values, if --enable-check-lisp-object-type is in effect.) You can
use the 'pp' command to display them in their Lisp form. That command
displays its output on the standard error stream, which you
can redirect to a file using "M-x redirect-debugging-output".
......@@ -1321,19 +1321,26 @@ if hasattr(gdb, 'printing'):
Lisp_Int0 = 2
Lisp_Int1 = 6 if USE_LSB_TAG else 3
# Unpack the Lisp value from its containing structure, if necessary.
val = self.val
basic_type = gdb.types.get_basic_type (val.type)
# Unpack VAL from its containing structure, if necessary.
if (basic_type.code == gdb.TYPE_CODE_STRUCT
and gdb.types.has_field (basic_type, "i")):
val = val["i"]
# Convert VAL to a Python integer. Convert by hand, as this is
# simpler and works regardless of whether VAL is a pointer or
# integer. Also, val.cast (gdb.lookup.type ("EMACS_UINT"))
# would have problems with GDB 7.12.1; see
# <>.
ival = int (val)
# For nil, yield "XIL(0)", which is easier to read than "XIL(0x0)".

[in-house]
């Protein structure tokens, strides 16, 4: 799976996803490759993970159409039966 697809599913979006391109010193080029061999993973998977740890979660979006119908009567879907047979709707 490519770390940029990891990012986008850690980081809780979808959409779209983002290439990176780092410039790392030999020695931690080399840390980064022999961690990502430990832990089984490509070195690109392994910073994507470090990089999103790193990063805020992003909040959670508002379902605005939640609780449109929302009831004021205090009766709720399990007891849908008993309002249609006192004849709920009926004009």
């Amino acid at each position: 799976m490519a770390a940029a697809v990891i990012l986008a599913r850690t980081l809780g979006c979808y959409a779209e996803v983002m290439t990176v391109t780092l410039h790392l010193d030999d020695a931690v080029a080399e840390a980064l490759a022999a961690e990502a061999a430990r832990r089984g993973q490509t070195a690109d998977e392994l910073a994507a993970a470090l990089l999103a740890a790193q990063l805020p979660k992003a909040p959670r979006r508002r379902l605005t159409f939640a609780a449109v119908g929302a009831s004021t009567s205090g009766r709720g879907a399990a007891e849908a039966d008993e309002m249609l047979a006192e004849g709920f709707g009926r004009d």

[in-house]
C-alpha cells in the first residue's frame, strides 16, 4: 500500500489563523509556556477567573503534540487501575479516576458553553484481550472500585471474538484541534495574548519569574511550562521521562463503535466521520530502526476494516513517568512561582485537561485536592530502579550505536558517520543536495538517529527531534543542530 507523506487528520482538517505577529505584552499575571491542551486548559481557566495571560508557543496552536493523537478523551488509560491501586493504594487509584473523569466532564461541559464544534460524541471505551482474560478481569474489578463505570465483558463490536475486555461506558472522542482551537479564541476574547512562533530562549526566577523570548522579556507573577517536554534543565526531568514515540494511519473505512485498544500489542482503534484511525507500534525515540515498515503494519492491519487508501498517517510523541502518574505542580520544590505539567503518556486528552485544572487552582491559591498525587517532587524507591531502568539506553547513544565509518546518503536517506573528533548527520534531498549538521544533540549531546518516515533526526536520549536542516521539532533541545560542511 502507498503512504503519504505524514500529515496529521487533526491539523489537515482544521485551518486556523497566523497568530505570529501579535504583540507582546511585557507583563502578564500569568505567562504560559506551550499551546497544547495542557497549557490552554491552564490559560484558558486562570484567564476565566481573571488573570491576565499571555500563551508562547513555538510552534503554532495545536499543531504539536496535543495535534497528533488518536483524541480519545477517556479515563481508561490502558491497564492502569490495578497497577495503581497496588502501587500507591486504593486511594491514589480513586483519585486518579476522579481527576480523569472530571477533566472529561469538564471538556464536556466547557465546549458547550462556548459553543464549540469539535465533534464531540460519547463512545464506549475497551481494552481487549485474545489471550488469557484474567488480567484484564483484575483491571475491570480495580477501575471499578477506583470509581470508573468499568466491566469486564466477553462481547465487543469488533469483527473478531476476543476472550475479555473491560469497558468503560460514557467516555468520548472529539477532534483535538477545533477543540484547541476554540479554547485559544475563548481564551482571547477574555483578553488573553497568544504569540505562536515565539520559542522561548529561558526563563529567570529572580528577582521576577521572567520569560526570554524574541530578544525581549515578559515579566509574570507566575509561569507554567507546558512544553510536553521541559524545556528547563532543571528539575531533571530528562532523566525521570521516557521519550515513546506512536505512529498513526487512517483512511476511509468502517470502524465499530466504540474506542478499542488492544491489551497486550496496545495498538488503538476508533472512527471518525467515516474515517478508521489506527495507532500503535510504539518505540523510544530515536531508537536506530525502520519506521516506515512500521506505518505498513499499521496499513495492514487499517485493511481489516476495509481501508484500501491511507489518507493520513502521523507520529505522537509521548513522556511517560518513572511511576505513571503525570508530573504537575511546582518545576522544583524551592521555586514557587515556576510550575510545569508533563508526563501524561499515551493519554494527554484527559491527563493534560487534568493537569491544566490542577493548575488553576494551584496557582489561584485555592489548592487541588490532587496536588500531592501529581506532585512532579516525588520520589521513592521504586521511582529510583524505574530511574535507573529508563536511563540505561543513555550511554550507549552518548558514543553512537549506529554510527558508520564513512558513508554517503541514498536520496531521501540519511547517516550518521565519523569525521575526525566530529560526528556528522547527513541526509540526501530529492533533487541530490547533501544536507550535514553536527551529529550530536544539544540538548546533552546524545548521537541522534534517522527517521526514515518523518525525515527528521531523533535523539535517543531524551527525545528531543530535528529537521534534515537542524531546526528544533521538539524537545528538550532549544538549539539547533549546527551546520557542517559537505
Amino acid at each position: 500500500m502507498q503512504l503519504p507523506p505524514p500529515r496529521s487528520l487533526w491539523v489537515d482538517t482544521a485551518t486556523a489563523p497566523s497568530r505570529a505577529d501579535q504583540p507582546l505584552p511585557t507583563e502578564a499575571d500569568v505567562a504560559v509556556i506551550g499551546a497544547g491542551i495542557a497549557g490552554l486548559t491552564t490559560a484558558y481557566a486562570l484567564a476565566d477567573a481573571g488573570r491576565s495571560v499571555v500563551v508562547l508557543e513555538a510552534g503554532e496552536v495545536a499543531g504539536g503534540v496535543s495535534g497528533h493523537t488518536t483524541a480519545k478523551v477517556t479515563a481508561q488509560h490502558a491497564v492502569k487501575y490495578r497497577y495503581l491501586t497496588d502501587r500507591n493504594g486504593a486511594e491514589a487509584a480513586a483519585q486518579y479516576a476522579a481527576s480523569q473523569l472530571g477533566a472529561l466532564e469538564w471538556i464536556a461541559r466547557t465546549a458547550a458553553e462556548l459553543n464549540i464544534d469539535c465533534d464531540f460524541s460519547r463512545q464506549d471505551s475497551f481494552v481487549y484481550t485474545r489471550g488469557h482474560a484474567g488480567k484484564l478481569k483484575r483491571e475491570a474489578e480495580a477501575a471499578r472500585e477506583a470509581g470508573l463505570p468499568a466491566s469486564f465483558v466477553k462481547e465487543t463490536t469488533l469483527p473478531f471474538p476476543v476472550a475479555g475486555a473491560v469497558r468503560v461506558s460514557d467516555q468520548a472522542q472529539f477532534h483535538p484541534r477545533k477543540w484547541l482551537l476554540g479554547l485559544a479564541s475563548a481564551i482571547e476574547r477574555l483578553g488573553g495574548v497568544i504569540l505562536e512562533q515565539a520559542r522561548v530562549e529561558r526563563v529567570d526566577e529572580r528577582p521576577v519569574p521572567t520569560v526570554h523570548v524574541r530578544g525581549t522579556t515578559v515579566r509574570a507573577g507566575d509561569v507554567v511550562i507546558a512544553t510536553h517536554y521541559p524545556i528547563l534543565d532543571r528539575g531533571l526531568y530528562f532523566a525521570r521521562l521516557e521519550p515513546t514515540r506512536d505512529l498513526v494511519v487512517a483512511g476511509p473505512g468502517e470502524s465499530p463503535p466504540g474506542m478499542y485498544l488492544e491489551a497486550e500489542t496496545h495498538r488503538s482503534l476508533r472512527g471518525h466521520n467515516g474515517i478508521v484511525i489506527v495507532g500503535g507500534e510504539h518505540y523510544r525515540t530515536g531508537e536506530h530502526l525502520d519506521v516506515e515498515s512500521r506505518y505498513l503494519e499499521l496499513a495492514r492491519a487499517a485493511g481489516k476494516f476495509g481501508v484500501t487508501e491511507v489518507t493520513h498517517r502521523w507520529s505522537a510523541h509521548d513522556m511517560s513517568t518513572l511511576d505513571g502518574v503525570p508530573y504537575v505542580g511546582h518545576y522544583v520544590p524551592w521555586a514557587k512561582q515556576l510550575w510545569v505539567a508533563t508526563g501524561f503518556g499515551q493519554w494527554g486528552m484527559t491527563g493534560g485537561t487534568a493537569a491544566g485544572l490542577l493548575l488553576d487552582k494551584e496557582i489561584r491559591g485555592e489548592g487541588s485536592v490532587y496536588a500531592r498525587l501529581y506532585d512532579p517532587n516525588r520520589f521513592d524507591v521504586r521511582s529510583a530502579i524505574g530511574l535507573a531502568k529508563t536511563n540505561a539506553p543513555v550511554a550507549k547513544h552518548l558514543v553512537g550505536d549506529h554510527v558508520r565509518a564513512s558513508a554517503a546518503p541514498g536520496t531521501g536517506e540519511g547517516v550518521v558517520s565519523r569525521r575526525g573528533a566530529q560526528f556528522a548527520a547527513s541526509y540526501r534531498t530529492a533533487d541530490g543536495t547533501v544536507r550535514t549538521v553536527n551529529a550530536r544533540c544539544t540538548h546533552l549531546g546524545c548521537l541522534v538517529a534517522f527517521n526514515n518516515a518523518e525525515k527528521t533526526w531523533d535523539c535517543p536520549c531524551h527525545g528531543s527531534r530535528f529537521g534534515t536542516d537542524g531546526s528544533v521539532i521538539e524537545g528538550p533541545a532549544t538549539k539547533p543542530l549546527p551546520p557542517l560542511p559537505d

if not val:
if not ival:
return "XIL(0)"
# Extract the integer representation of the value and its Lisp type.
ival = int(val)
itype = ival >> (0 if USE_LSB_TAG else VALBITS)
itype = itype & ((1 << GCTYPEBITS) - 1)
......@@ -1352,8 +1359,7 @@ if hasattr(gdb, 'printing'):
# integers even when Lisp_Object is an integer.
# Perhaps some day the pretty-printing could be fancier.
# Prefer the unsigned representation to negative values, converting
# by hand as val.cast(gdb.lookup_type("EMACS_UINT") does not work in
# GDB 7.12.1; see <>.
# by hand as val.cast does not work in GDB 7.12.1 as noted above.
if ival < 0:
ival = ival + (1 << EMACS_INT_WIDTH)
return "XIL(0x%x)" % ival
......@@ -502,30 +502,20 @@ pointer_align (void *ptr, int alignment)
return (void *) ROUNDUP ((uintptr_t) ptr, alignment);
/* Extract the pointer hidden within A, if A is not a symbol.
If A is a symbol, extract the hidden pointer's offset from lispsym,
converted to void *. */
/* Extract the pointer hidden within O. Define this as a function, as
functions are cleaner and can be used in debuggers. Also, define